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MLS Atlanta plotting out roadmap for success ahead of 2017 launch


Photo courtesy of MLS Atlanta


Charged with building a brand new club from scratch, Carlos Bocanegra and Darren Eales know exactly what they’ve gotten themselves into.

The duo has been tasked with creating a team, an experience, a brand. But for the two, the process of building MLS Atlanta is about so much more; it’s about building a culture all their own.

As the team’s president and technical director, respectively, Eales and Bocanegra face many choices ahead, everything from hiring a coach to selecting players to choosing what types of food to serve at the club’s inaugural match in 2017.

For the pair, each and every one of those decision comes with consequences, but each is met head on with considerable enthusiasm. For Bocanegra, every decision made has an impact, one that can help institute something special, something new, in a city that the pair believes has all the makings of America’s next great soccer city.

“It’s all about the culture that we create,” Bocanegra told SBI. “With Darren, myself and all the people that are involved so far, we’re really trying to create the culture and that’s going to speak volumes for us, regardless of names or colors or anything like that. You take the Portland Timbers for example, they have an identity and their fan base. Seattle, same thing. LA Galaxy is a little bit different, but they have their own identity and fan base.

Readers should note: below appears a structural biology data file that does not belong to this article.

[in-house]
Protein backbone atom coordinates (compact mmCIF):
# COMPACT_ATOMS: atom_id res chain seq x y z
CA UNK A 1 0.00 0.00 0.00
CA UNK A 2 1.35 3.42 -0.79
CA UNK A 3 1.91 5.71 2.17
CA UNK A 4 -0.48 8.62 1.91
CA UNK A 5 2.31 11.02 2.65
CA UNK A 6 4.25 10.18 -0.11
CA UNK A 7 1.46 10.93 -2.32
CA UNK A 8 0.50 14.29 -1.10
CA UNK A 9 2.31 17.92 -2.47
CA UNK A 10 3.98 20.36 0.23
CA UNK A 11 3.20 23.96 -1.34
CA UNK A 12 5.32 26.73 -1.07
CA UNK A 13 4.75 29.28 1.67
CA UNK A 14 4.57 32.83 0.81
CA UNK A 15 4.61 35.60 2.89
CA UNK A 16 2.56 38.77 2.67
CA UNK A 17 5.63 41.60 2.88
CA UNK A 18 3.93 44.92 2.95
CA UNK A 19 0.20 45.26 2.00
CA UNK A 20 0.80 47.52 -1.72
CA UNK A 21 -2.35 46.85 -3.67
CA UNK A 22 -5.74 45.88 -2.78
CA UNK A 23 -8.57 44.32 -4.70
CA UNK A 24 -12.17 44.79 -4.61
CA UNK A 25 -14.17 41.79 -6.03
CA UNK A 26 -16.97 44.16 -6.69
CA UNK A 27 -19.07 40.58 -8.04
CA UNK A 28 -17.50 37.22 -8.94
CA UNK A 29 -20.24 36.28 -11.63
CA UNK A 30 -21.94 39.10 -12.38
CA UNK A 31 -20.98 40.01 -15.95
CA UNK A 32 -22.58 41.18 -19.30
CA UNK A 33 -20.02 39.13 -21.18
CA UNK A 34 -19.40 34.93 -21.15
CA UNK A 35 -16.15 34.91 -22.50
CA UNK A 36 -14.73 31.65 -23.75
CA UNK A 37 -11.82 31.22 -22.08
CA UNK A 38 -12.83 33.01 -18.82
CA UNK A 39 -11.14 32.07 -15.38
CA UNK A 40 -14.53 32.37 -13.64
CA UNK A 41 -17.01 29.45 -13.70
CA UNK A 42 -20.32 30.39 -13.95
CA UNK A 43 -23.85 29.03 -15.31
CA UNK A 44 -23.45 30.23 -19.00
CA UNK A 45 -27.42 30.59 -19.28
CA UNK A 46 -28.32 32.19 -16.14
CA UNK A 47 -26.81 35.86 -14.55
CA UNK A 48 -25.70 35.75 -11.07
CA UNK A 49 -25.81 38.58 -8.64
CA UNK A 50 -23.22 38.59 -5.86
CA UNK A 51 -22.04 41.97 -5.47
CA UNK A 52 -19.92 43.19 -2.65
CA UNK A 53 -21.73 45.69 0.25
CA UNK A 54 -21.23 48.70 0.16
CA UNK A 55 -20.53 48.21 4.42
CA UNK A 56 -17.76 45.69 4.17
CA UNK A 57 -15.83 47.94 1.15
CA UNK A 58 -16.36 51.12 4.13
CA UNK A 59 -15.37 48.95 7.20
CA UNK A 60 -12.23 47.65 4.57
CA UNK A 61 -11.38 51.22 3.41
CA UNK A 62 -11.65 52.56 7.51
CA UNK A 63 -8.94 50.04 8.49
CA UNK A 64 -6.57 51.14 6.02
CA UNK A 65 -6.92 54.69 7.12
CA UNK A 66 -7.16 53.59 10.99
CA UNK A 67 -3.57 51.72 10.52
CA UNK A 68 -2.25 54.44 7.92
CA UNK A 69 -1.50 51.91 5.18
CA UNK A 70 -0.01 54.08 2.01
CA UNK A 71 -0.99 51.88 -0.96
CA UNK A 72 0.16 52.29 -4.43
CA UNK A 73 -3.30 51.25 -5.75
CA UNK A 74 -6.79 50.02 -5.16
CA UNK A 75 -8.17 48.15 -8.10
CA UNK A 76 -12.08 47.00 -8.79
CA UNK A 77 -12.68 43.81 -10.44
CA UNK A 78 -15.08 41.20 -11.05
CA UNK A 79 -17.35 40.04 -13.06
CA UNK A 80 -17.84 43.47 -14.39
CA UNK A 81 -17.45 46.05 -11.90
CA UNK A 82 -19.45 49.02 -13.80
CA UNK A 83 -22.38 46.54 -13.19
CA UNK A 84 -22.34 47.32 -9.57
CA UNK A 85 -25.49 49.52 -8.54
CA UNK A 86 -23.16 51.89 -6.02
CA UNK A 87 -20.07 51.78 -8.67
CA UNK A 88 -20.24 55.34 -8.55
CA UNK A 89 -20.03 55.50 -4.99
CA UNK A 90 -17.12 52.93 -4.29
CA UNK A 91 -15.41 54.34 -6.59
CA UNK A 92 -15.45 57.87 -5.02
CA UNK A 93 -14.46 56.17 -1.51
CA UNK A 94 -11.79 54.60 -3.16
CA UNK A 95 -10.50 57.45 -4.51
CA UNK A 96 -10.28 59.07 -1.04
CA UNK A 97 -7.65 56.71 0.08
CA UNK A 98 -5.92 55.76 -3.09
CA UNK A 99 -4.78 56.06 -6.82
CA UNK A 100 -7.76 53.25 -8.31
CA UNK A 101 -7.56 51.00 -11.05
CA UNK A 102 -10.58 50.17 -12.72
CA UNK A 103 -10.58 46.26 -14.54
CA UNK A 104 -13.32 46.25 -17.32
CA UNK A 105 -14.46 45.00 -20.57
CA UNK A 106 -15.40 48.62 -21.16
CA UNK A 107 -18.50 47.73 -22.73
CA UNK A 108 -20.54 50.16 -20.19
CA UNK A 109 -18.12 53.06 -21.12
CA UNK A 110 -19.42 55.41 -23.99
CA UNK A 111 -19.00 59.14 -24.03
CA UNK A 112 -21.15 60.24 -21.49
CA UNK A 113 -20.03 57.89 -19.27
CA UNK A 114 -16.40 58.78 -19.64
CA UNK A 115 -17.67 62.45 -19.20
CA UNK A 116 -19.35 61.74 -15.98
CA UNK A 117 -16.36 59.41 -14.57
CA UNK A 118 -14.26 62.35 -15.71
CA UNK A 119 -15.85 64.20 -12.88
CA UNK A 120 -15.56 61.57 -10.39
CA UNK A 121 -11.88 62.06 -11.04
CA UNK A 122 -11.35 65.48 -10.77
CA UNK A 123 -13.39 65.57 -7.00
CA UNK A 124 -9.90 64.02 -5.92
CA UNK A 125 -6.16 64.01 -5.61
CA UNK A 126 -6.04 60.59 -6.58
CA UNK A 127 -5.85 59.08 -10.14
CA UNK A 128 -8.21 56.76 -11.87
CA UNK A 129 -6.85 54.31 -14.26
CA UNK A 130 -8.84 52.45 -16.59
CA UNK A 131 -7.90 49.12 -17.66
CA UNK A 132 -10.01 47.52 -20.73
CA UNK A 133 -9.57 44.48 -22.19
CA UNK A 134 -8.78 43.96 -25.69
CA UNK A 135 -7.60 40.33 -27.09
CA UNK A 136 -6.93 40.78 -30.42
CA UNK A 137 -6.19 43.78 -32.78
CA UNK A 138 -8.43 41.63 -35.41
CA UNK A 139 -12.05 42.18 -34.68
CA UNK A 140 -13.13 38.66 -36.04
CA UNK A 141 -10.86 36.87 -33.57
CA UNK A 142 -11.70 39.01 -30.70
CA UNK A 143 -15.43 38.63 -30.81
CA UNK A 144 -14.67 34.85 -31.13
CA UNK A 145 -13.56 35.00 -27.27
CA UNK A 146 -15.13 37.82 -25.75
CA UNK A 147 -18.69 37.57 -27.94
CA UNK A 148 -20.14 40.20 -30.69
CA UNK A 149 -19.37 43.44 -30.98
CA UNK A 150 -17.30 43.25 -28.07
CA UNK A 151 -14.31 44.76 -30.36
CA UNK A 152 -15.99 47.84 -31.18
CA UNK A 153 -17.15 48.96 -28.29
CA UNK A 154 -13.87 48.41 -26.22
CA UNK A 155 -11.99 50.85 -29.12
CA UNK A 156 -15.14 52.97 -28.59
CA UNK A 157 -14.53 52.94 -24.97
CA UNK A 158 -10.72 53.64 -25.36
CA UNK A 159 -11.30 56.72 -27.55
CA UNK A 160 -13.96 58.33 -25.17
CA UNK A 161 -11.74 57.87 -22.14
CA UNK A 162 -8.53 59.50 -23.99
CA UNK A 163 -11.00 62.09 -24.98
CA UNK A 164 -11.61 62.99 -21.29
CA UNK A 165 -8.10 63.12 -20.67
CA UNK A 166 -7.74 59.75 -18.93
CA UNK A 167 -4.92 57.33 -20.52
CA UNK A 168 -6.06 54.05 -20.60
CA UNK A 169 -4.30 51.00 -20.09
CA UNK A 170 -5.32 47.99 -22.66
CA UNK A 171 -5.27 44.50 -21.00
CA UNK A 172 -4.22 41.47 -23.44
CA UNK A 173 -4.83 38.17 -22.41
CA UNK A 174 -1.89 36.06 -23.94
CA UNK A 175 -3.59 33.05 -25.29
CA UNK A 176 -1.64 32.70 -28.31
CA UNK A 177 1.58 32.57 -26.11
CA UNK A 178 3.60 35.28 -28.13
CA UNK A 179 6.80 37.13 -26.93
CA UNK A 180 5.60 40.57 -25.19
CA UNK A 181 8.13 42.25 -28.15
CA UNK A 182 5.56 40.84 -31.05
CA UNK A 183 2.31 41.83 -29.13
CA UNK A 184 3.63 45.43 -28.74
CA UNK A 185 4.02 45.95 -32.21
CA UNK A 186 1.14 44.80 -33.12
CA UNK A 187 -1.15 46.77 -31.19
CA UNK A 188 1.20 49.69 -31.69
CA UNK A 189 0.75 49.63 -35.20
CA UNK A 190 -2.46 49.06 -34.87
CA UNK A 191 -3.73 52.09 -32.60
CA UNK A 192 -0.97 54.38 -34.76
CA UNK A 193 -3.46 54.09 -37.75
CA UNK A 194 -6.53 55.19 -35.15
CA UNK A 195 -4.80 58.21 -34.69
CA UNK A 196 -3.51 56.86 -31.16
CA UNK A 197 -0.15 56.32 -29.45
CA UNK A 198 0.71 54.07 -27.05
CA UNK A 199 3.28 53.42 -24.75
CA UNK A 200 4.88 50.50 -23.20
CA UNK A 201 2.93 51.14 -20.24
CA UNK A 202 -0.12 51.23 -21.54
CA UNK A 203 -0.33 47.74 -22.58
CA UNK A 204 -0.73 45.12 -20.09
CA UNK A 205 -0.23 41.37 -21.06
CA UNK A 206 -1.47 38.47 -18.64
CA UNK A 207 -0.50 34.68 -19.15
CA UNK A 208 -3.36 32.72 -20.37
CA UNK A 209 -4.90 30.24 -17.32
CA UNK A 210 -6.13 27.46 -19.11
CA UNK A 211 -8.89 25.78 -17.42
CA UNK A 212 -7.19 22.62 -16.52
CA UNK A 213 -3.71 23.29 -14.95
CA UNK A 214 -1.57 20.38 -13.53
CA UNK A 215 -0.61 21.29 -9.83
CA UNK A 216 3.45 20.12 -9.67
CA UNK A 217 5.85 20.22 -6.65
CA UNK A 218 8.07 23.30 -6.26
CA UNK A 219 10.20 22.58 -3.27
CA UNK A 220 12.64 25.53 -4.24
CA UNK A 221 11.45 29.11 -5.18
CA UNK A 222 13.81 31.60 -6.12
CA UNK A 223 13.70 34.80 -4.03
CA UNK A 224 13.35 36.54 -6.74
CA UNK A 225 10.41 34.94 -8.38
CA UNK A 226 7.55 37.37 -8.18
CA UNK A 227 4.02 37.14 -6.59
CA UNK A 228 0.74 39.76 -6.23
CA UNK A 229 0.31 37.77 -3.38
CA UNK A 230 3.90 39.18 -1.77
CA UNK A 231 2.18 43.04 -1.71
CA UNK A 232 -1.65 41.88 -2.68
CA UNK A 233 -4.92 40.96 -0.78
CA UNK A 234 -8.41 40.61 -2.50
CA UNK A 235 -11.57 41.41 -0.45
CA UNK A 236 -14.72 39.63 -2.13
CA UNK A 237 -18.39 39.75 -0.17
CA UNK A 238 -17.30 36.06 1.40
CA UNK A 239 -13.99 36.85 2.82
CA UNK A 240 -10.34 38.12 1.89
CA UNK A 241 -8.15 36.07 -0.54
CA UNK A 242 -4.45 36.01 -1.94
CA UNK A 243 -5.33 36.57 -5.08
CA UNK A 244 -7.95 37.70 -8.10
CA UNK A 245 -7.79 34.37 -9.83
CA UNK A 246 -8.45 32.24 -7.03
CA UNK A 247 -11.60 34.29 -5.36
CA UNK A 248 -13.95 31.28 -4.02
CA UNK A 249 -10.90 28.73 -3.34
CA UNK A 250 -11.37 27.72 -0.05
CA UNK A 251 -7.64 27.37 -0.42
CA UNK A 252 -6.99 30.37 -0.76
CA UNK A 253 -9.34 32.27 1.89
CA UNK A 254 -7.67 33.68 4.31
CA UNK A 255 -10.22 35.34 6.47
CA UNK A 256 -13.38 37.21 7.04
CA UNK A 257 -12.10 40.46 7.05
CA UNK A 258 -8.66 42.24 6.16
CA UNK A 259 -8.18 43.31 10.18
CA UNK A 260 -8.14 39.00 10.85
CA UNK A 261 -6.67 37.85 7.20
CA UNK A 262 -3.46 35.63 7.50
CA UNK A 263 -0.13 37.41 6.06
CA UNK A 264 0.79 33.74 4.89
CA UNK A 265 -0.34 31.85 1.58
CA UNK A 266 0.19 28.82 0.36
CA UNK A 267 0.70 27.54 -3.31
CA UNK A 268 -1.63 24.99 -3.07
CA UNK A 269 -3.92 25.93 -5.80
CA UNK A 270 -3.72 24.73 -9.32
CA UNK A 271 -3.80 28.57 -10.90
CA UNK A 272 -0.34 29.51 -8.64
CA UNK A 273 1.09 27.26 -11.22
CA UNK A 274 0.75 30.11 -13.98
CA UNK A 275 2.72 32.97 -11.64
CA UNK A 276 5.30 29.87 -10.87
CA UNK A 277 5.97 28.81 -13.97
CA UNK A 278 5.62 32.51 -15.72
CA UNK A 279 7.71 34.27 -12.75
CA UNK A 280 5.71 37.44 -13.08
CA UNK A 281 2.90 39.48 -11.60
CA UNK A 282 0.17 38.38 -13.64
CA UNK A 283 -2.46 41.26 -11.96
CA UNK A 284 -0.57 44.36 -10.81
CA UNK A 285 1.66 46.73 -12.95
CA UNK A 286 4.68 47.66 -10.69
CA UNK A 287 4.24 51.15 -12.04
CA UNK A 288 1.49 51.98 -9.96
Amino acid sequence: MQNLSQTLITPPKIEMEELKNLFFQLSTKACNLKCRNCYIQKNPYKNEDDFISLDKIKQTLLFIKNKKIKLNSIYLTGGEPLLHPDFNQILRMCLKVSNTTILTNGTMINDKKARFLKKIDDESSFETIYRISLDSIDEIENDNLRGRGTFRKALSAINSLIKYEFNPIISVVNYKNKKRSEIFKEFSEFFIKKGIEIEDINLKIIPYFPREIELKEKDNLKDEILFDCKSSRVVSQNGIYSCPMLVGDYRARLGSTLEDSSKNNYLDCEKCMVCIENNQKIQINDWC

“We want to create the culture, a good culture, and a great tradition for this club and I think that’s the most important thing.”

For MLS Atlanta, which hopes to announce its name ahead of the July Gold Cup semifinals in Atlanta, that culture starts at the top with two men that come from vastly different soccer backgrounds with extremely similar goals.

Eales, a former executive at Tottenham, returns to a country where he attended college and played a professional career. Bocanegra, widely regarded as one of Major League Soccer and the U.S. Men’s National Team’s best defenders and leaders, brings a connection to the league that, for many, has proven to be a puzzle impossible to unlock.

For Bocanegra, a winning team starts from the ground up, as the team is hoping to have an academy plan put in place “over the next couple of months”.

As a market that has produced considerable MLS talent, such as Clint Mathis, Josh Wolff, Sean Johnson and Ricardo Clark, Bocanegra feels that the Atlanta area has plenty of diamonds ready to be unearthed by a well-run MLS club.

“We’re very big on trying to develop the homegrown players,” Bocanegra said. “One, because it obviously helps with the salary cap with the homegrown players in this league, but two, we feel like we have a great market in the Southeast here to attract young players and push them through the system to really build them up to our first team. That’s going to be a big goal of ours. We want local talent. We want the fans to be able to identify with the players on the field.